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Three Ways Technology may not be Improving your Life

Three Ways Technology may not be Improving your Life

Technology has been a remarkable force in our lives and continues to improve our lives in a variety of ways.  However, if we are not careful and conscious of our use of technology, it may be detrimental to vital aspects of our lives.  It is imperative that we maintain awareness of our intentions especially when it comes to the use of the many devices that we have become attached to in order to function effectively and efficiently.  Otherwise our consciousness can be hijacked by technology and before we know it we look at the clock and realize we’ve been scrolling on Facebook for five hours.  I’ve done it and I’m pretty sure you have too, right?

I really enjoy observing people in public.  It’s kind of an obsession of mine.  This being said, during my observational expeditions it is very common to witness people walking along the street heads down involved in their Twitter lives or sitting in a restaurant with their partner, each on his or her phone typing or scrolling away.  (Perhaps they are ordering their meals or texting each other!)  My observations continue to be consistent across a variety of environments.  This has become the norm and I am certainly not judging anyone that does it because I often discover that I am doing the same thing without awareness.  Thus, this post comes out of my personal experience and my desire to point out three specific ways technology has not improved my life and has actually hindered it.

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There are three areas that I noticed were being affected by the constant use of my cell phone and other technological devices.  If you are similar to me, you will realize that this may also be the case in your life.  I would say there are plenty of human beings that have had their consciousness hijacked by technology and perhaps aren’t even aware of it.  The first step we need to take in the change process is to become aware and then come up with a plan to change the behavior.  So let’s get to it!  I will present three areas that may be affected and tips to prevent a negative impact on your life.

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1. Being in the Present Moment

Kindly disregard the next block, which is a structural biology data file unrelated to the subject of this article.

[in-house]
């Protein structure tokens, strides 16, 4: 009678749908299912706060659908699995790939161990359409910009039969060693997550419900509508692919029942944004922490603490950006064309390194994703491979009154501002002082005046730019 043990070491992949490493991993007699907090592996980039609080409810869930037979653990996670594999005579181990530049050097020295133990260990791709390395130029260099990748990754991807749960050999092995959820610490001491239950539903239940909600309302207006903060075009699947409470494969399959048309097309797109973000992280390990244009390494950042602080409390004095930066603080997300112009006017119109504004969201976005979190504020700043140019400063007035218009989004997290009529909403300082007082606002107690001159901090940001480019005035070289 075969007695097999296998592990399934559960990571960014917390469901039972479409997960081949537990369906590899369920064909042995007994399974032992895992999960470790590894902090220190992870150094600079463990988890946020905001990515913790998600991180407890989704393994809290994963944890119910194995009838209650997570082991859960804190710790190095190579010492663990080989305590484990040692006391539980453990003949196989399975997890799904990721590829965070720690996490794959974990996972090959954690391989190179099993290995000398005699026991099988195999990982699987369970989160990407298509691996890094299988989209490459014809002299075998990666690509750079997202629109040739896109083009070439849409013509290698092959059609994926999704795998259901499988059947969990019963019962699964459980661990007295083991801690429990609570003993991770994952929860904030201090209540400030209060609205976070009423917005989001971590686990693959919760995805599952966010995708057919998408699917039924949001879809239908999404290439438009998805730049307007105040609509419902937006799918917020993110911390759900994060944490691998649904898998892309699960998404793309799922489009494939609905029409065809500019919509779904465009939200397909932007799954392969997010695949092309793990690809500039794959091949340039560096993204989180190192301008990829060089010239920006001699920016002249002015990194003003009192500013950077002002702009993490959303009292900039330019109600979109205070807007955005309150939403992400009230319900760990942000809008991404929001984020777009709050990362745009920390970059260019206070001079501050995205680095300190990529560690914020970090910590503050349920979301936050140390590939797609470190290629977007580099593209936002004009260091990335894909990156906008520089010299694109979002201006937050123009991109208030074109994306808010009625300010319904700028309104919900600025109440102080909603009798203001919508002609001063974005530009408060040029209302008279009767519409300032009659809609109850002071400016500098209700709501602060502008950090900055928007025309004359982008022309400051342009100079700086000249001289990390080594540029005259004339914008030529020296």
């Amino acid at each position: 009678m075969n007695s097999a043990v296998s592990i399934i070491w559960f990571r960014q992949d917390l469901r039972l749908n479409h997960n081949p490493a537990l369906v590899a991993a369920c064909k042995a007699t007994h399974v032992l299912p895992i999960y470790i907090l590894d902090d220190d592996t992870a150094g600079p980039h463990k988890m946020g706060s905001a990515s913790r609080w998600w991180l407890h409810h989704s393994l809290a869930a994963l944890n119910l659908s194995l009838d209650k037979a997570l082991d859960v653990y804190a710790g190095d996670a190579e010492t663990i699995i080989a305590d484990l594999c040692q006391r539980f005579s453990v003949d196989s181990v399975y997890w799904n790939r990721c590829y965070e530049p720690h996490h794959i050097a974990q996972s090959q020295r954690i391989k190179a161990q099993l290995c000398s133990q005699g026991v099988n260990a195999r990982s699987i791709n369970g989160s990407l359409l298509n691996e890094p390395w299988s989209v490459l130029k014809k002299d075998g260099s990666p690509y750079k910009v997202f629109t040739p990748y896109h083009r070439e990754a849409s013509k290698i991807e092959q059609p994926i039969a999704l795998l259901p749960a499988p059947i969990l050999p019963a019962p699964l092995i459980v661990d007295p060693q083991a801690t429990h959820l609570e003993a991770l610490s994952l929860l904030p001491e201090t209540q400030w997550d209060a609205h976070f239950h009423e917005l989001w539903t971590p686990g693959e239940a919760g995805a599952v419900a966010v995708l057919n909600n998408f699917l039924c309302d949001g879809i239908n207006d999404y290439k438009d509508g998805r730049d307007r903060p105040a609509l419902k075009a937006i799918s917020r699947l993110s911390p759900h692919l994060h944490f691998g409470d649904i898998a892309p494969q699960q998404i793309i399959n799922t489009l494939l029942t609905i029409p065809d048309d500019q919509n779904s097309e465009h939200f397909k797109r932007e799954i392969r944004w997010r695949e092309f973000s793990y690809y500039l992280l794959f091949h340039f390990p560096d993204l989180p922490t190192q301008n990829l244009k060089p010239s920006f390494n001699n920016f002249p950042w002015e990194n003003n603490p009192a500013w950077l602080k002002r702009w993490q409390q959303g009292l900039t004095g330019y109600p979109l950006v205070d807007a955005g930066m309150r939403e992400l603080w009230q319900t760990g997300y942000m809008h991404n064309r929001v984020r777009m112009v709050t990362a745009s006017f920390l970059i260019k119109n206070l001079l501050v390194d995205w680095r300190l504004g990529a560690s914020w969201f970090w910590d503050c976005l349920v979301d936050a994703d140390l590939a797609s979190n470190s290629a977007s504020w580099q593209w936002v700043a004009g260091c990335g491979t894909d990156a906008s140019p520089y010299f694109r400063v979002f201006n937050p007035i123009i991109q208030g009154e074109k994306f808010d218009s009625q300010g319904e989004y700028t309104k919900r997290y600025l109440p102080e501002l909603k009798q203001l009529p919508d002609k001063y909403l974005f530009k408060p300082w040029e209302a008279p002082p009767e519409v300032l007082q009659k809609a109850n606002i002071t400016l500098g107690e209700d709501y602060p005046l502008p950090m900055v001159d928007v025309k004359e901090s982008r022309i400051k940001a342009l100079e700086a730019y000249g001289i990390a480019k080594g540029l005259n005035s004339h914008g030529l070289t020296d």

Life consists of what is directly in front of us.  We call this “now”.  This is the unique and precious present moment that we are given.  Using technology consistently throughout our daily lives often causes us to miss the miracle of the moment.  We don’t embrace the sky, flowers, or any of the beauty that exists in nature.  We may not even embrace the road ahead of us if we are texting and driving.  We are often caught up in whatever is going on in our email, text, or the eighteen social media feeds.  These moments make up our lives and we need to be present for them as much as possible.  Technology often takes this away from us.  I suggest putting down your device throughout the day and focusing on the present moment and its infinite beauty. Take a walk without your phone and experience nature and the important moments going on in your life outside of the online world.  Practicing mindfulness and being completely in the moment will add immensely to your life and you will desire to experience it much more.

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2. Technological Anxiety

Technology has created a much bigger world with unlimited access to knowledge, shopping, blogging, social activities, and up-to-the-minute communication with anybody in the universe.  This has created anxiety and obsessions over the huge world opened up on the web.  Our friends, bosses, coworkers, and family can be in touch with us in a split second.  Consequently we are always anxious about who needs us, what they need, and so on.  Always watching and checking our devices creates a state of constant anxiety that is detrimental to our physical and mental health.  The constant connection and unlimited choices and options is creating a lot of unnecessary anxiety and obsession.  We need to relax and that means relax without a relaxation app!  Make time to disconnect from the frantic world created by technology and connect to the real world.  Your life may revolve around technology but that world is not your life.  Take time throughout the day and in the evening to disconnect and try some activities that don’t require you to be plugged in.